film review by Jordan Hunt for CaryCitizen.
On the surface, Oz: The Great and Powerful looks like another 3D cash grab from the Walt Disney company, who just 3 years ago released another adaptation of a very famous children’s book with Alice in Wonderland. That film, like Oz, was also frontlined with a ridiculously famous director/actor combo and went on to gross $1 billion worldwide.
Despite such success, Alice left a bad taste in audiences’ mouth, and the studio has struggled in getting a sequel going. And so, with its previews shouting “From the producers of Alice in Wonderland” and closely mirroring the heavy CGI landscape of Alice, I was completely prepared to be bored and disappointed with Oz: The Great and Powerful.
Thankfully, and much to my surprise, I was completely taken aback when Oz turned out to be quite good.
Oz -The Prequel
Acting as a prequel to the classic 1939 film The Wizard of Oz, this new film shows us just how exactly that silly old man behind the curtain became the wonderful wizard of Oz. Played by James Franco, who previously worked with Oz’s director Sam Raimi on the enormously successful Spider-Man trilogy, he’s just right here as the title character.
At the beginning of the film, he is performing a magic show with a traveling circus in Kansas. Despite being a pretty decent magician and having his own show, Oz has dreams for bigger and better things as well as hopes for becoming a truly great man. But he can’t quite seem to find the self confidence to go for those dreams.
Franco does a great job of displaying the kind of showmanship that would be required of a magician back then. He also exhibits the conniving con-man attitude that eventually allows him to convince the good people of the Emerald City that he is indeed the wizard that can defeat the Wicked Witch of the West. It’s a role that can make or break a film like this, and Franco delivers a genuinely entertaining performance.
And speaking of witches, Rachel Weisz, Mila Kunis and Michelle Williams all do good work as the three sister witches of Oz, with Williams in particular glowing as Glenda the good witch.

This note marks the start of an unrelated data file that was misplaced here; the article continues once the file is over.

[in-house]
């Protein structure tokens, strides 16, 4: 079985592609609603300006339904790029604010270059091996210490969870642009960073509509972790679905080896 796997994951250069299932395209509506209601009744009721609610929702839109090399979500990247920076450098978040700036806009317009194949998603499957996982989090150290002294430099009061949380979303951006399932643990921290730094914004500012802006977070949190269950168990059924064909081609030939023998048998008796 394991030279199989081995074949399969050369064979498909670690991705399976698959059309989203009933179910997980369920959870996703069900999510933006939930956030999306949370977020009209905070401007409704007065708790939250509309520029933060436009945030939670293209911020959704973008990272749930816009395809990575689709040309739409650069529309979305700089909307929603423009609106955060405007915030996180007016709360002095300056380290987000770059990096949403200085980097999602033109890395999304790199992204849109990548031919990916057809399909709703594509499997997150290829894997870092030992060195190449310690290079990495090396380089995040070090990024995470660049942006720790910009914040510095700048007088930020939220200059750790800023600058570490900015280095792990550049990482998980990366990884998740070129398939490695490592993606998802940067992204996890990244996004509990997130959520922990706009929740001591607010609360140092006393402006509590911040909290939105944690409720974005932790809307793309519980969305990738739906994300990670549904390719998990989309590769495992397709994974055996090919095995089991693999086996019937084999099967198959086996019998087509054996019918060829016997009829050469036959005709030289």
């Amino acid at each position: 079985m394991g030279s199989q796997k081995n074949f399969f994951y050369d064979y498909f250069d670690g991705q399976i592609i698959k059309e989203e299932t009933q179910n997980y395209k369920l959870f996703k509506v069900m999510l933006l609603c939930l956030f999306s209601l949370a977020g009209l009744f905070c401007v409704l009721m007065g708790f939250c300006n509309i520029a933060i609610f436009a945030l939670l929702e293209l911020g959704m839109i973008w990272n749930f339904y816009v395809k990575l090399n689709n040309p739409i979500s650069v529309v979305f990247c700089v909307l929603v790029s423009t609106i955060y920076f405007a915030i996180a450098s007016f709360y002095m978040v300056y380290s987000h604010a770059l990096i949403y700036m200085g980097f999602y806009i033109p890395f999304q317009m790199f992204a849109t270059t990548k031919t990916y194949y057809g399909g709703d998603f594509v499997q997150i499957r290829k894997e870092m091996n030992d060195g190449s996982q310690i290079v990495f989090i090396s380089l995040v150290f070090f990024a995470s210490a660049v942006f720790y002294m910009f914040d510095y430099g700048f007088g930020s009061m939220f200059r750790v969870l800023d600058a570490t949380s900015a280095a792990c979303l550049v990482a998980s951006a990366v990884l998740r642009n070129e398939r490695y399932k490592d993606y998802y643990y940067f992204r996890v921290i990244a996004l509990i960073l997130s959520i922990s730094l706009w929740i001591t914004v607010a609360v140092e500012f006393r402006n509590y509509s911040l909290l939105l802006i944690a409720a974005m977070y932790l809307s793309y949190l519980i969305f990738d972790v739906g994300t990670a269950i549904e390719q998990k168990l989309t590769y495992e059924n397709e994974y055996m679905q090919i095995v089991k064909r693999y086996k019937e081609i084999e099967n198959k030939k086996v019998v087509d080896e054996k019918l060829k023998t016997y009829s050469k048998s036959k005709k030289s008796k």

Theodora, played by Kunis who is best known for That 70’s Show and Family Guy, also has a bit of a fine line to walk and despite a few iffy line readings also turns out to be a lot of fun to watch as the character of Oz causes more and more problems for herself and her sister’s current rule over the city.
3D Land of Oz
Enormous credit goes to the films’ director Sam Raimi, who manages to create an Oz that feels new and familiar at the same time, and really brings a sense of wonder that flows throughout the entire film. Raimi particularly has fun with the film’s use of 3D, happily throwing anything and everything he can at the audience.
I’m not a huge fan of the 3D format myself, but when a director of this caliber makes it a point to use it, I like to give it a shot. Here it does little more than add an extra dose of fun to an already fun movie, which is never a bad thing, but also suggests that you’d have just as good a time seeing it without the extra dimension.
Powerful, Yes. Great?
If you were on the fence about Oz: The Great and Powerful, I think you’ll be pleasantly surprised by how much the story actually draws you in. As for fans of the original classic, keep in mind that Oz doesn’t quite reach the greatness that the original does, but there is still plenty to enjoy. I for one look forward to another trip to the world that Disney and director Sam Raimi have brought back to life.